LONDON — The effects of Britain voting to leave the European Union may have not fully hit the economy just yet, but two economic experts warn in a new report that the country could feel damaging effects soon.
In the report jointly launched by The UK in a Changing Europe and Political Studies Association on Friday, titled “Brexit: Six months on,” two experts likened the highly plausible and impending negative economic impact to a famous cartoon.
“The small cut in interest rates in August and the limited boost to spending recently announced by the Treasury are unlikely, on their own, to have induced higher consumer spending, but they arguably boosted economic prospects by underpinning business and consumer confidence.
“However, most forecasters (including the OBR) … predict that in the short term the main impact of the pro-Brexit vote will be via the exchange rate: the fall in sterling will boost exports (and reduce imports), supporting growth, but it will also lead to a significant rise in inflation, which will reduce real wages and depress real consumer spending.
“Growth will slow, although the probability of a recession in the short term remains low. Unemployment may rise, although not rapidly. It would thus be bold to claim that the economy has already shrugged off the referendum.
“It may have — but the alternative image that comes to mind is of Wile E Coyote, legs spinning furiously as he speeds off the cliff before realising that there is nothing but air beneath him. Once again, this is the central view; there are, as always, risks to both the upside and downside.”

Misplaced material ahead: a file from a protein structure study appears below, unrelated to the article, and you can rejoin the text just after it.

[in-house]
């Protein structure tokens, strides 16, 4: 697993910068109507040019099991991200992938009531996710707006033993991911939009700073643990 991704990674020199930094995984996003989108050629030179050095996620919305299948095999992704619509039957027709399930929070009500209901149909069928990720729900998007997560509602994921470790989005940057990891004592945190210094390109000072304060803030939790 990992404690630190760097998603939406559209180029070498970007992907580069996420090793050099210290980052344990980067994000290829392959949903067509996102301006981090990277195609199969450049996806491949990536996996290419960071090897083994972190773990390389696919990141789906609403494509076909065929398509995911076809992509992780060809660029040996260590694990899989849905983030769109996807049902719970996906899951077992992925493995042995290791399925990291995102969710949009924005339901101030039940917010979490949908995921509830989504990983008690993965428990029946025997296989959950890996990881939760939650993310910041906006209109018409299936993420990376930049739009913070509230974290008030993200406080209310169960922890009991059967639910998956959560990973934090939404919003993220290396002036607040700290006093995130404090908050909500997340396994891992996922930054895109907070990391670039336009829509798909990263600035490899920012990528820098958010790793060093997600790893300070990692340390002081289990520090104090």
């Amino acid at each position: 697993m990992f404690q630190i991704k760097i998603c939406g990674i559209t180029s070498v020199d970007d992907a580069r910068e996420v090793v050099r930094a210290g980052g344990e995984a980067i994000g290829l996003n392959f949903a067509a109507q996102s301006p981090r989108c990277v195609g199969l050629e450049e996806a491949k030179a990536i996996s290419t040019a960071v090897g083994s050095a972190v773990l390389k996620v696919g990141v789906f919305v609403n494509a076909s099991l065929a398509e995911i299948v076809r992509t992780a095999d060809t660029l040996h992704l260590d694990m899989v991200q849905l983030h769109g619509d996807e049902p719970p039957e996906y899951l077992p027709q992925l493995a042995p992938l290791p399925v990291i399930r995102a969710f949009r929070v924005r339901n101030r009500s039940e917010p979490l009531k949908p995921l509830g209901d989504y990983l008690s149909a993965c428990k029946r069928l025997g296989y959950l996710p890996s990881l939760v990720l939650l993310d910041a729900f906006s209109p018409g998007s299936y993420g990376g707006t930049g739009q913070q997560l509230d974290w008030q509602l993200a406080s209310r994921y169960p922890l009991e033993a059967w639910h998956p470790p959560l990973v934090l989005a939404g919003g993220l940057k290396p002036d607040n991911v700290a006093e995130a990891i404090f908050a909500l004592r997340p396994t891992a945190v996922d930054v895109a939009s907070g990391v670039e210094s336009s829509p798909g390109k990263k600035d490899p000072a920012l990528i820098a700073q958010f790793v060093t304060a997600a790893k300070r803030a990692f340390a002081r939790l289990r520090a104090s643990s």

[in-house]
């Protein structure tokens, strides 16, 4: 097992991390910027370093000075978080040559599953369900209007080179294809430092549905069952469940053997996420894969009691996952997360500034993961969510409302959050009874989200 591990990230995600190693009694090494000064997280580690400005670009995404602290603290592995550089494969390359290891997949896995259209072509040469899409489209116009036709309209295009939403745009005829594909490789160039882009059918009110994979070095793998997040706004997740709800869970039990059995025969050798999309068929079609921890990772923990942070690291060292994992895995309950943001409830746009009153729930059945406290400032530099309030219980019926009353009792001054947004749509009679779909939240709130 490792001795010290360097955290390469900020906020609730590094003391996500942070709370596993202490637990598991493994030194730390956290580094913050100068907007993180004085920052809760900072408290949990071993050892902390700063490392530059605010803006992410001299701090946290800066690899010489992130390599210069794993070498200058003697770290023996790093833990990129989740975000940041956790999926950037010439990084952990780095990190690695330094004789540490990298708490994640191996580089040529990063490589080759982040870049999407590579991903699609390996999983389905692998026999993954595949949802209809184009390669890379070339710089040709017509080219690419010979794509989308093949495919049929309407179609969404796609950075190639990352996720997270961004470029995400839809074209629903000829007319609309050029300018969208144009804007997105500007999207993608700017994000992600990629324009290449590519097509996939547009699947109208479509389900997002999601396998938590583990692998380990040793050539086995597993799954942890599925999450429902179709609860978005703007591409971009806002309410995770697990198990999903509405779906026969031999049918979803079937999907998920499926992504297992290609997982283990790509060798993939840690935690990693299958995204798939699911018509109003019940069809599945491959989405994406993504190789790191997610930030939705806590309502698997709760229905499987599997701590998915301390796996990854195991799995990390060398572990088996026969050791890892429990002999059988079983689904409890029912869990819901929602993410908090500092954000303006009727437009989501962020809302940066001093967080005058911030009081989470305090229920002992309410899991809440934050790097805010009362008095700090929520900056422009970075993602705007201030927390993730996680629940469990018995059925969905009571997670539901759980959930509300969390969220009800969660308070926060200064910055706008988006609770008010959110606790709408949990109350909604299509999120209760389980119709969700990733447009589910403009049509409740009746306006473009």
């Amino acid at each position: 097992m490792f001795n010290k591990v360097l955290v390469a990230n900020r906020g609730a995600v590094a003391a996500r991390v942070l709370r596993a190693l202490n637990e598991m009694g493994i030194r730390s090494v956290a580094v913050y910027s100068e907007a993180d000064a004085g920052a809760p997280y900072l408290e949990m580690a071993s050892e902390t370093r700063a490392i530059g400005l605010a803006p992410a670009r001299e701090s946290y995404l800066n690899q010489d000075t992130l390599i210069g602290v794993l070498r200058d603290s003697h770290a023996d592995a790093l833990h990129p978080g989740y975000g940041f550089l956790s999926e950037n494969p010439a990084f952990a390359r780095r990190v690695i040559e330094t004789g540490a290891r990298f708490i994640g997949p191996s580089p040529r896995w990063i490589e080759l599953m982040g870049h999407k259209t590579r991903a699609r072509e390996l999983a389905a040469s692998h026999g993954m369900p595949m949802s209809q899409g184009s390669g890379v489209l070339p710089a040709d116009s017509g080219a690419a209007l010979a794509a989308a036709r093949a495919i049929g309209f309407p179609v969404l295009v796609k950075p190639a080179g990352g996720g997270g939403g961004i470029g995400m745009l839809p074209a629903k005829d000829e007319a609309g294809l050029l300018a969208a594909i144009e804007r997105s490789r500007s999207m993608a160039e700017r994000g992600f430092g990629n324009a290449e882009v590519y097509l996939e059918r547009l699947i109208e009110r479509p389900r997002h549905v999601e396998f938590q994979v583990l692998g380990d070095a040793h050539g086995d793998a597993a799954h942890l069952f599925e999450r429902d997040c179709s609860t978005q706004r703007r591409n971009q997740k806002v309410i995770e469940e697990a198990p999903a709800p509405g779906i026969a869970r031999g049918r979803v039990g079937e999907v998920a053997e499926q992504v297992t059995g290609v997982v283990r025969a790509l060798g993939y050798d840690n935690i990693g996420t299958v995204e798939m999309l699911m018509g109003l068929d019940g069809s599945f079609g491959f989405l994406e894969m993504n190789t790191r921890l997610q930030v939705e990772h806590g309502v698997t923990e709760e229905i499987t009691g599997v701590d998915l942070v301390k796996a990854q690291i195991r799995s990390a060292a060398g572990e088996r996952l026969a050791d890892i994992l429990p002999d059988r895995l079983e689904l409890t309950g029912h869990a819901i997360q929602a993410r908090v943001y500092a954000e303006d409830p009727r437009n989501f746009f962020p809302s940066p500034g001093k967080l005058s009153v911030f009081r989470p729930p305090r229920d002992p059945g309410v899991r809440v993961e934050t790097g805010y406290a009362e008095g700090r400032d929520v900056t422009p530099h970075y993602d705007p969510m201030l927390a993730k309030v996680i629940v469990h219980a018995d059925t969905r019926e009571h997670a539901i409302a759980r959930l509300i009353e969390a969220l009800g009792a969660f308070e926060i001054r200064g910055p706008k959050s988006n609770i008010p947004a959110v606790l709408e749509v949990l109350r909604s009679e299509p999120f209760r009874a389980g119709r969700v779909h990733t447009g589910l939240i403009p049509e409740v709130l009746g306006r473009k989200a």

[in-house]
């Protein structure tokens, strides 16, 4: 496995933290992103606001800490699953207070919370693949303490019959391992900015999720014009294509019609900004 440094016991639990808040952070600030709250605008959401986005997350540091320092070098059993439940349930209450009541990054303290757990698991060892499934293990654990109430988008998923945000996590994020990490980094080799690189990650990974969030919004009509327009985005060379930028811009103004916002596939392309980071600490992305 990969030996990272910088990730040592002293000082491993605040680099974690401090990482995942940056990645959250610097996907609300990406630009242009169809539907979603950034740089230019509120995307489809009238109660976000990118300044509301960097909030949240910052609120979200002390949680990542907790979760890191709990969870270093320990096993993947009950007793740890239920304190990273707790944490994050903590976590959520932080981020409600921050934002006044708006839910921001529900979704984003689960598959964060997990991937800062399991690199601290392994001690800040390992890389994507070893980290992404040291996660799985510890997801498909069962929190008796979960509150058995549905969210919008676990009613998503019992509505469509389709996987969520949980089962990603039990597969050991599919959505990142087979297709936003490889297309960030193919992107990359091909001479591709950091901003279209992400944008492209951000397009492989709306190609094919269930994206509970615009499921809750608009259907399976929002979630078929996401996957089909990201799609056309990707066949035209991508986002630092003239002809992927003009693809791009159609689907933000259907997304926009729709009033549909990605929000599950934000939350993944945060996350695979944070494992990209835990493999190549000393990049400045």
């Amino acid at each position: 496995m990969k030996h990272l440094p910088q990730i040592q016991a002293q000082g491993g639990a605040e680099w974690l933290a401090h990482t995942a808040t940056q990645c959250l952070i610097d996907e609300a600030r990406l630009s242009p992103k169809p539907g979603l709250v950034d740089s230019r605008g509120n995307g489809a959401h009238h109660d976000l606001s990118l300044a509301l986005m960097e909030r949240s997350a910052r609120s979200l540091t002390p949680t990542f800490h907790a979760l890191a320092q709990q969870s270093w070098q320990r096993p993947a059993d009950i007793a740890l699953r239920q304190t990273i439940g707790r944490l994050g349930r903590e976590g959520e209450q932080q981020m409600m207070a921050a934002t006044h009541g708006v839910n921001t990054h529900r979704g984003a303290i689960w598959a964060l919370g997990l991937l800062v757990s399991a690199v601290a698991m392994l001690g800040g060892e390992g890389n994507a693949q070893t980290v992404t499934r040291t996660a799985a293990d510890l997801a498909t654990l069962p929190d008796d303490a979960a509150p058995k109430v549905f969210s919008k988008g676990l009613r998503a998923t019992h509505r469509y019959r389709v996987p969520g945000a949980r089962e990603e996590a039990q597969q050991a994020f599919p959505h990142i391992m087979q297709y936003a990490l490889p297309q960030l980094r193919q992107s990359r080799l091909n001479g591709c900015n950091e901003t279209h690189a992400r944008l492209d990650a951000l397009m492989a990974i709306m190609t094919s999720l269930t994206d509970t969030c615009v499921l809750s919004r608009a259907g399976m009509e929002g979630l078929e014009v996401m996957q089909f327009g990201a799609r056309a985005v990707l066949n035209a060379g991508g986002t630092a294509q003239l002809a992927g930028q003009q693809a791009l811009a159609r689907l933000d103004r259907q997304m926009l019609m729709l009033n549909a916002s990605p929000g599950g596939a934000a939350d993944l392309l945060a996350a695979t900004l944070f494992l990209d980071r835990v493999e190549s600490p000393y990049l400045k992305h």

Wile E Coyote always falls to earth in the Loony Tunes shorts and Begg and Portes’ point is that Britain may similarly face a sharp economic shock around the corner as the realities of Brexit Britain began to bite real wages and growth.
When Britain voted to leave the European Union on June 23, economists almost universally predicted one thing — a technical recession within a couple of years, as the UK adjusts to realities of leaving the EU.
By September, virtually every major institution had rowed back on forecasts, following a slew of better than expected economic data coming out of the country.
One bank, Barclays, remained staunch in its belief that a recession was coming, arguing until the start of November that Britain would tumble into its first recession since the financial crisis in 2017 as the impact of Brexit takes hold. But it has now upped its expectations.
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